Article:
When starting an online business, how much marketing research needs to be done first?
I'm working on opening an online store that has various products. I'm still in the middle of my research stage of collecting information on other online businesses, trends, forecasts, etc. How do I focus my research for online businesses? Is there anything in particular I should start with?
Thank you in advance.
Congrats on starting an encommerce site! As Shelly pointed out, you need to determine, and get to know, your target market niche(s). Yes, research them as to their likes and dislikes, buying habits, which social networks they use as well as the various online ecommerce platforms that are out there.
I have a free resource on my site, a Define Your Target Market Workbook. I also have available a Market Research Package with online data resources to guide you in your research.
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great stuff :) all the best on your new business launch. There is plenty of data you could potentially gather to refine your business profile and target audience. But since you plan to launch online store I believe these are key areas to understand and research for. Having those numbers and information will definitely help you to tailor overall business plan both for the market, product positioning, niche (or not niche), marketing strategy, branding.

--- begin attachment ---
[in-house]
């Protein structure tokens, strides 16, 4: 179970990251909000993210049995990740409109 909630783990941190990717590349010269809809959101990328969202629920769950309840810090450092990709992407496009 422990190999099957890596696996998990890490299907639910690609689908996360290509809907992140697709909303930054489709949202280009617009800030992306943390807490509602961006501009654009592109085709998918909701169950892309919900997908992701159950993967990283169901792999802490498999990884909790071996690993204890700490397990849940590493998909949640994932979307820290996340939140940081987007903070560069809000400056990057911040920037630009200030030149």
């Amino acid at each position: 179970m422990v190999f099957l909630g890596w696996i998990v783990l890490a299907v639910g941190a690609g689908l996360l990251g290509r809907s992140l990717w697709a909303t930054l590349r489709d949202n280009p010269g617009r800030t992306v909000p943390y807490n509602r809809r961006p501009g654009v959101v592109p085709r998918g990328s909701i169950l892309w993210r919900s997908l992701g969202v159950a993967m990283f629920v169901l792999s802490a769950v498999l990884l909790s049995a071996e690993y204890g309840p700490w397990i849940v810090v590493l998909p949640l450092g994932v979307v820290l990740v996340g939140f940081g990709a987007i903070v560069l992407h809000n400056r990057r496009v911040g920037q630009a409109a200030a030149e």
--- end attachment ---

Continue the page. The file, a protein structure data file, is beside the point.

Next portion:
Here is what I would advise to do in first instances:
Competitors analysis - in online business is super important to know what are your competitors and what is they do to build and grow their online presence. Hence it is vital that you look into their websites to uncover the keywords they use, check what social media presence and what hashtags they use in SM and see how often they publish, how big their audience is, do they spend any $ on other marketing channels (i.e. Google Merchant, AdWords, Affiliate etc.). It is worth to check what strategy they used for Blog content and whether they have a group of external blogger cooperating with them to help them build backlinks (this parameter is quite key these days for Google)
Keywords analysis - once you have your competitors keywords uncovered you can use those keywords to run more discovery and check following: what is number of searches, what is the keywords difficulty - all of these are actually quite valuable data to help you tailor your offering in the e-shop. If you will see some good combination of the keywords which have low competition and average or high number of searches and you know that your competitors don't use it - then this is your winning point.
Google Trends - you can also use Google Trends and type is specific keyword - such query will return you with the info on how this keyword or category is trending globally in search result. This is good because you can quickly decide to either change the categories of products you will offer in your e-shop or keep what you planned already as a product offering. This data is also helpful to keep you one step ahead of the current market trends
SimilarWeb is the next great tool to use for researching against your competitors and benchmarking the data. It also helps to uncover new opportunities